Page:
Dec 23, 2008, 8:54 AM
Registered: Sep 24, 2002
When I was doing a lot of all day routes (several years ago, now), my partner and I paired our mutual equipment down to 2 liters a piece in camelbacks, a couple of clif bars or fruit snacks (my go to energy food) in a pants pocket, and an incredibly streamlined rack. If weren't sure to need doubles of anything, we did not bring it. We didn't carry any piece larger than tight hands if we didn't need it. Wiregates on everything. At the end of any given pitch, I was typically cobbling together an anchor from the six or so nuts I had left. Between the two of us, we'd have a dozen slings. We carried only one nut tool, and about 6 locking carabiners (1 for each belay device, 1 for each daisy chain/cow's tail, 2 for utility)
The only reason we carried approach shoes was because all of the routes we did had mile-long approaches, and the walkoff deposited us back at the vehicle. I typically wore a t-shirt, a midweight capilene top, some lightweight softshell pants (much lighter than our usual carharts) and if it was chilly, a primaloft vest. I occasionaly brought a disposable camera, they tend to be lighter than any digital set up, although the image quality suffers considerably.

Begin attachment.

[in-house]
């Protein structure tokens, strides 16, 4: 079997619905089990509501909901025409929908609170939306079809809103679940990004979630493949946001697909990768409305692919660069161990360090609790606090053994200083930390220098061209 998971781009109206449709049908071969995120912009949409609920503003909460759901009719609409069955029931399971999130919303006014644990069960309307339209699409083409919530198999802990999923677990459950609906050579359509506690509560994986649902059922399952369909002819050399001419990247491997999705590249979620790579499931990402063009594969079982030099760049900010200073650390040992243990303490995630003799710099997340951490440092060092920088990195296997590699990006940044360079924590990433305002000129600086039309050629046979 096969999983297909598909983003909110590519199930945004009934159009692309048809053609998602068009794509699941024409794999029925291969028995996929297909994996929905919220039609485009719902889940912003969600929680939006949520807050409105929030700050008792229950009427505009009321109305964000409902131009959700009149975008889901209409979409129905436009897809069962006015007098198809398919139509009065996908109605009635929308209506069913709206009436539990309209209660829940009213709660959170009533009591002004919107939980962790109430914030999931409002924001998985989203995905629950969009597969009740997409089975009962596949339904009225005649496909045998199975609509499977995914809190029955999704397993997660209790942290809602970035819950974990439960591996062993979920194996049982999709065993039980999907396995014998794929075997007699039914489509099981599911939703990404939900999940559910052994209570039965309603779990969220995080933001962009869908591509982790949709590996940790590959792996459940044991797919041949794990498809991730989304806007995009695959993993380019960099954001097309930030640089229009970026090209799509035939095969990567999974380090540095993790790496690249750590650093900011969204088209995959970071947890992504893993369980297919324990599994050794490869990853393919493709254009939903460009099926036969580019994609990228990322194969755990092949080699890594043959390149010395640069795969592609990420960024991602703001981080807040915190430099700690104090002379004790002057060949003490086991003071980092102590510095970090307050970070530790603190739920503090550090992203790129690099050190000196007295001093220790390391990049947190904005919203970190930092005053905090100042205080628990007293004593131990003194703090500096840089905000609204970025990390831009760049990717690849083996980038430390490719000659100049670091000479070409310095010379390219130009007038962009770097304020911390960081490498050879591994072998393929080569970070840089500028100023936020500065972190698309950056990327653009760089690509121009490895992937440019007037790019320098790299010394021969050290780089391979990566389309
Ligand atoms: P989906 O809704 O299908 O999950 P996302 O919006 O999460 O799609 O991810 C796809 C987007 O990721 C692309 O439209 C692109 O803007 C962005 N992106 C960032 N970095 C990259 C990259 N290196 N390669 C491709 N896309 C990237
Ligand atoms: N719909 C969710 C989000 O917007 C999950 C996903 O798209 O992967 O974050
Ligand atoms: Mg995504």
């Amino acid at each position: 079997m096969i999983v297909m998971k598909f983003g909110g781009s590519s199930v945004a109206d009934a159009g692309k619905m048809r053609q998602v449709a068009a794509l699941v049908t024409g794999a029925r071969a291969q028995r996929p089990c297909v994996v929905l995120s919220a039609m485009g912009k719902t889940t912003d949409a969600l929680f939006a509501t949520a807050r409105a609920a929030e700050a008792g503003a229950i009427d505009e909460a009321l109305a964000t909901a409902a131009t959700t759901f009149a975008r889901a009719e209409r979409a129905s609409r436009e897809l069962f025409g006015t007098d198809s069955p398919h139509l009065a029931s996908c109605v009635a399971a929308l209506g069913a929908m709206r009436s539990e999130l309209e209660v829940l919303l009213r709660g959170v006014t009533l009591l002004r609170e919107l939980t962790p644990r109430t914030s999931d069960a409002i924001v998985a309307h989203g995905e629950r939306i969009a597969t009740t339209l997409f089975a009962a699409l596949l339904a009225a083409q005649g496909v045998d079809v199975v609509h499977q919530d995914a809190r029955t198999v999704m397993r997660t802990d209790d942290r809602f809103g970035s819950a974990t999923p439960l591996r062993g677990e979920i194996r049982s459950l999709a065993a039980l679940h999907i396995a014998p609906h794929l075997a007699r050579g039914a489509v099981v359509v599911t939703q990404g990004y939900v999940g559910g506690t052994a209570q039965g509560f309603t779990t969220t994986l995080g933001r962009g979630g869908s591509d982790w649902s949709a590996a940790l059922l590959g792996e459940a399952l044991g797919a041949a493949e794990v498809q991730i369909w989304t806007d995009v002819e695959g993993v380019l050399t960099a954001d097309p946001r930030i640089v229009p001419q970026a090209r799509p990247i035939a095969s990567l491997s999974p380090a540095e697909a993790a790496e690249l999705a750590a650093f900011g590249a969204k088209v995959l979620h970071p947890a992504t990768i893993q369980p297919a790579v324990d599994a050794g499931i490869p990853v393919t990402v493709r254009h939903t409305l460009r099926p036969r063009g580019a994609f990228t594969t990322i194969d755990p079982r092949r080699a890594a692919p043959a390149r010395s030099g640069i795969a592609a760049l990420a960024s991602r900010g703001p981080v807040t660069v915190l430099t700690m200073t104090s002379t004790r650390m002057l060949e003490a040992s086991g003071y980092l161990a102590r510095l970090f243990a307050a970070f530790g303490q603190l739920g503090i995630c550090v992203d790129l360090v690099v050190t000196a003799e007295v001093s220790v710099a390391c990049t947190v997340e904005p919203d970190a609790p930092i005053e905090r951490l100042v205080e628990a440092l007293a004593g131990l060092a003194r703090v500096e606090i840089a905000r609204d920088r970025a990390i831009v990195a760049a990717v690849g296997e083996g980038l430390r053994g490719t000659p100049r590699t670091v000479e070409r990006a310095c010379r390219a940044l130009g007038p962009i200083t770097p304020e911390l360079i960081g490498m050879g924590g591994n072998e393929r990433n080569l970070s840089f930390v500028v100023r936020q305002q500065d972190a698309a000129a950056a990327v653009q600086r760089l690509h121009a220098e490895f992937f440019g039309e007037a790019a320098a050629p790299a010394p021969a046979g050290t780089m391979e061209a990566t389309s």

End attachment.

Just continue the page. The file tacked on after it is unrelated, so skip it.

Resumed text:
Our only luxury was a #9 hex, which served as our hand-sized piece, nut tool hammer, and emergency rappel device.
We also had changeovers dialed, and discussions were kept to a minimum. If I had to pass on a lead, my partner would take it, no questions asked. If he had to pass on a lead, I would take it. The climbs we did were all of a sort that the only way out was up. In fact, our mantra when gunning for the top was "lets get off this thing".
Your approach to all of these climbs is that the easiest way off is via the top, and all of your choices should be devoted to that goal. My bail slings, for instance, were primarily my long slings (I prefer tied double length slings, as I can convert them to an aider easier).
It will take some experience before you can start pairing your equipment down to what will enable a one-day ascent of anything, but keep in mind that once you plan for a comfortable bivouac, you're no longer going for in-a-day anything.
(This post was edited by petsfed on Dec 23, 2008, 8:55 AM)